Specific to the 2016 Election, the press as a whole repeatedly …

Teaching the 2016 Election: The Press - Our Portal to Politics

by Shawn Healy, PhD, Civic Learning Scholar
Thomas Jefferson wrote the following in a letter to Edward Carrington in 1787:
The basis of our governments being the opinion of the people, the very first object should be to keep that right; and were it left to me to decide whether we should have a government without newspapers or newspapers without a government, I should not hesitate a moment to prefer the latter. But I should mean that every man should receive those papers & be capable of reading them. From the country’s inception, newspapers, and the press more generally, have played an essential role in the birth and sustenance of democracy. It is through the media that we obtain vital information about our government, the issues of the day, and candidates for public office.

The nature of our press is in a constant state of flux, and we live in a contradictory age when information is more prolific and accessible than ever before, yet successive generations have seemingly turned a…

Teaching the 2016 Election: Parsing the Polls, Part II

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by Shawn Healy, PhD, Civic Learning Scholar and Barb Laimins, Teacher Mentor Liaison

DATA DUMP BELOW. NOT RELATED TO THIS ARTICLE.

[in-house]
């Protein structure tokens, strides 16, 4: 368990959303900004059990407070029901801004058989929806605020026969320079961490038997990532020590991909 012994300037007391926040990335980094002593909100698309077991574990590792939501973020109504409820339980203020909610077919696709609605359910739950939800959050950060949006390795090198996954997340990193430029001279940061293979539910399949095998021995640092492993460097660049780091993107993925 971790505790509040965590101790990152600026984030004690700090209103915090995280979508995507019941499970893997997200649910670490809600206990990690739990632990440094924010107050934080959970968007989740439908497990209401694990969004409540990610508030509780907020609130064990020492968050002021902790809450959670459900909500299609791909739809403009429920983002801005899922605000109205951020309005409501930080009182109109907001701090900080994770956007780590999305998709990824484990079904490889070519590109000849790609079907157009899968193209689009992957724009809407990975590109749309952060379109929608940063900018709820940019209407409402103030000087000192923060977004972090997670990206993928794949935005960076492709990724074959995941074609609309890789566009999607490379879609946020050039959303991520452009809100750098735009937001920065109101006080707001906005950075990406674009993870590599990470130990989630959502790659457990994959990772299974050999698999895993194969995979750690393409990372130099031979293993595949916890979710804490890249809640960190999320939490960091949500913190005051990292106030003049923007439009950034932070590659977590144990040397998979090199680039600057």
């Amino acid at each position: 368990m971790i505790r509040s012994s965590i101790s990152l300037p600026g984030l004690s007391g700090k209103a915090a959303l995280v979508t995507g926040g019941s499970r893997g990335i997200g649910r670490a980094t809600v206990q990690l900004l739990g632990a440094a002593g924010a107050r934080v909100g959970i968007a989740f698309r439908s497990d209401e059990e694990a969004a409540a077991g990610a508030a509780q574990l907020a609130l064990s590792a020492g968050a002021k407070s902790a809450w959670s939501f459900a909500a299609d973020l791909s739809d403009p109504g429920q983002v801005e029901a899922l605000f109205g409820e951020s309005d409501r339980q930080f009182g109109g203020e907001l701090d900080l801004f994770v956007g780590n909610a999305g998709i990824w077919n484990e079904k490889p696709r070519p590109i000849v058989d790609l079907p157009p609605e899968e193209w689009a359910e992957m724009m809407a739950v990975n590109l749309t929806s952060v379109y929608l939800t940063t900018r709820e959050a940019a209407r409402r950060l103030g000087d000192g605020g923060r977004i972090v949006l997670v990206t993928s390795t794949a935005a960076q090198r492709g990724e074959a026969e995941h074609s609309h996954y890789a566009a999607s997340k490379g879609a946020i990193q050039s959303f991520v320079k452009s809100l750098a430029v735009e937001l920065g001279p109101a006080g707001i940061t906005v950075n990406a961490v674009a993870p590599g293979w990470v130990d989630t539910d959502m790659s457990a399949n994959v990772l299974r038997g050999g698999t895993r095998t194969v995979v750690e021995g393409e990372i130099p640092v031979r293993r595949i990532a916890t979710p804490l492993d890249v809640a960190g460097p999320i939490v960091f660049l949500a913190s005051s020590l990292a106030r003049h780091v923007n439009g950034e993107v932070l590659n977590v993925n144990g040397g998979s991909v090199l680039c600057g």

In Tuesday’s post, we discussed the benefits of aggregated polling data, sample construction, and margin of error. Today, we’d like to delve further into survey respondents, wade into state-by-state polling averages, and conclude by showcasing resources helpful to teaching about public opinion polls.

When presenting polling data, we’re frequently asked about the increase in cell phone only households and its impact on survey samples. For example, 45% of likely Illinois voters exclusively use cell phones, while another 20% are mostly cell phone dependent. Only 17% are mostly or exclusively landline users.

The latter group skews older and whiter, making it unrepresentative. Therefore, we must dismiss polls that exclude cell phone users, yet also acknowledge the difficulty in reaching them with the norm to ignore calls from unknown numbers. More than anything, this adds yet another caveat to the exce…

Teaching the 2016 Election: Parsing the Polls

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by Shawn Healy, PhD, Civic Learning Scholar
In this era of Big Data, we are inundated with polling information, particularly during presidential election cycles. Each new national poll seemingly garners front page headlines and sends supporters of Team Hillary or Trump into ecstasy or a tailspin. How do we make sense of this noise for our own sanity, and most importantly, help our students comprehend this avalanche of quantitative information as Election Day nears?

First, it’s important not to place excessive emphasis on a single poll. True, some are conducted with better methodologies than others, but even the most carefully calibrated poll represents a point in time and a cross section of the electorate. The reality is that the latter is in a constant state of flux, and the only poll that matters takes place in real time on November 8.

Therefore, I prefer an aggregation of polls that minimize the effects of any single sample and demonstrate the trajectory of public opinion across…